Relish, by Lucy Knisley, was not brought into the house by me, but by my partner, R. He's a foodie, the passionate-since-childhood kind, and so anything food-related in printed form in our library is his doing. In this aspect we couldn't have been more different - that is, until recently. I have never been interested in food other than a source of fuel, and there were times in my life (adolescence, mostly) where I was even repelled by it. I grew up in Brazil, in the 80s and 90s, eating rice, beans, beef, and not much else, mostly cooked by housekeepers instructed by an also food-disinterested mother. When the family's money ran out and we couldn't afford any help, my mum took charge of the kitchen - but even then, her interest in food never grew past family staples like pasta, roast chicken and lasagnas. I was a stereotypically picky-eater as a child, the kind that would cry at the table upon hearing the word "souffle" and make vomit faces when forced by my grandmother to "swallow it!" My overprotective mum would hate to see me and my brother cry or suffer over anything, and she would never insist on us eating what we didn't fancy; and so we both grew up having little affection or understanding of elaborate meals and special ingredients.
It was the case until I met R. almost 14 years ago, at the age of 18. We fell in madly in love with each other, and haven't been apart very often ever since. I was still living in my mum's house in a beach town in the south of Brazil, but it didn't take long before I found an excuse to move to his city up north, in the form of a substandard journalism degree. Food for him was not just a source of interest. It was pure love. He was a teenager then too, from a working class family with a fascination for the processed variety of cuisine, but that didn't seem to have influenced him much: whenever we had to go to supermarkets, he would stay hours lost in the aisles, reading labels, discovering new ingredients, marvelling over exotic fruits, while I would sit in a chair by the entrance or in the car with a book and wait till he was finished. Then he would go back to our little flat and cook the best and simplest meals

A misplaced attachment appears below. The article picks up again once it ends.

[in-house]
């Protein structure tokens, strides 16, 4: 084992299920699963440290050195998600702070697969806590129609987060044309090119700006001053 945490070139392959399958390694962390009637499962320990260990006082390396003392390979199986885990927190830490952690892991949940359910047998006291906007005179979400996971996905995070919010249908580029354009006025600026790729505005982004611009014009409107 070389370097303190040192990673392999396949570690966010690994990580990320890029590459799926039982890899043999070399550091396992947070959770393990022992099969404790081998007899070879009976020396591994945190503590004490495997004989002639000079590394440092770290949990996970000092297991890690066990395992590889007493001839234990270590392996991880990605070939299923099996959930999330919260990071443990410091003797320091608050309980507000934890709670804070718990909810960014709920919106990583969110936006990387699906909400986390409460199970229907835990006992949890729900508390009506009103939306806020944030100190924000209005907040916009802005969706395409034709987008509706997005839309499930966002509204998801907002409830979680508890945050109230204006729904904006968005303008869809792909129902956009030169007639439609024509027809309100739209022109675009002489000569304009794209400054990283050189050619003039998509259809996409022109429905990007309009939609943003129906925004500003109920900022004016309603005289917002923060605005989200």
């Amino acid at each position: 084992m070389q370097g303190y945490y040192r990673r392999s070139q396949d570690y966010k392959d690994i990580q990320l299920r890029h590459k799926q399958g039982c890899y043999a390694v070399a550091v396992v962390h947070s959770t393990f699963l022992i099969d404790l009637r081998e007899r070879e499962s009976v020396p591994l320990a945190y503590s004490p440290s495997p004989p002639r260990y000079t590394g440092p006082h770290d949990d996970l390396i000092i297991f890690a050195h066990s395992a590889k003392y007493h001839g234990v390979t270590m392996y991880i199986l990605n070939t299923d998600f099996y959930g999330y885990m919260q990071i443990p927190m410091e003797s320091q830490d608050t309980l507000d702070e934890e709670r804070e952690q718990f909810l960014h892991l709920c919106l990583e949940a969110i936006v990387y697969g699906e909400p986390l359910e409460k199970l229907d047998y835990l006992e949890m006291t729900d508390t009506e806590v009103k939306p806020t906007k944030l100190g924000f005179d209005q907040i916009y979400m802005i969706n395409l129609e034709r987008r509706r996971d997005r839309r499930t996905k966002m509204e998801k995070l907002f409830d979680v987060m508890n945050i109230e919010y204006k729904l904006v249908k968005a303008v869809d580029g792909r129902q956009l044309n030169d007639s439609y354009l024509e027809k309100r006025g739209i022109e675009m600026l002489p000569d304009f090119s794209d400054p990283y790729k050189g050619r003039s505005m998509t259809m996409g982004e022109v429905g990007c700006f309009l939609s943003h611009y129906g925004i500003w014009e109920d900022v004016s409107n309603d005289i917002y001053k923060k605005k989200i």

I and our friends would ever have. While I studied my meagre degree, he convinced his parents to enrol in a culinary programme for a year, but even then he didn't convince me to become more adventurous at the table (or the kitchen, for that matter). It took many years, a couple of different countries, and countless trips, restaurants and home-cooked meals for me to be finally defined as a person that "eats a bit of everything." Which I do now, although I can't say the same about cooking. I now have a 3-year-old that started life as a picky eater like her mum, but it's slowly being transformed into someone who won't cringe at the sight of broccolis.
So it was with gusto that I devoured Knisley's book, Relish (pardon the gastronomic terms). I've been a comic fan since before I was old enough to read, and autobiographical graphic novels are a passion since my late teens, although one I couldn't pursue till I left Brazil as this genre was not widely available there (it still isn't). Knisley's drawings are charming (not unlike Alison Bechdel's Fun Home, another book I love) and her writing is simple, but her story of growing up with a foodie parents first in Manhattan then in upstate New York is fascinating. Food filled all aspects of her life, and her relationship with it was a major source of pleasure, comfort, and joy in a way that's hard to find among young women these days. There wasn't a single mention of putting on weight or comfort-eating to placate anxiety and frustration, no mention of diet or food-related disorders, even though she professes her love for some junk food to her parents' dismay. It's full of stories about trips to Europe and Mexico experimenting with exotic treats (and McDonald's), about growing up in a farmhouse and helping her mum at the farmer's market, about her Uncle's gourmet shop and her frustration at never being able to reproduce the recipe for the best croissant in the world. All chapters end with a perfectly illustrated recipe that is linked to the story told, and the explanation is so fun that it makes you want to head to kitchen straightaway.
What about R.? He's more of a foodie than ever before, and currently is working on a plan to go to Cordon Bleu in Paris by the time he reaches his 40th birthday. That'll be one thing worth writing about, I think.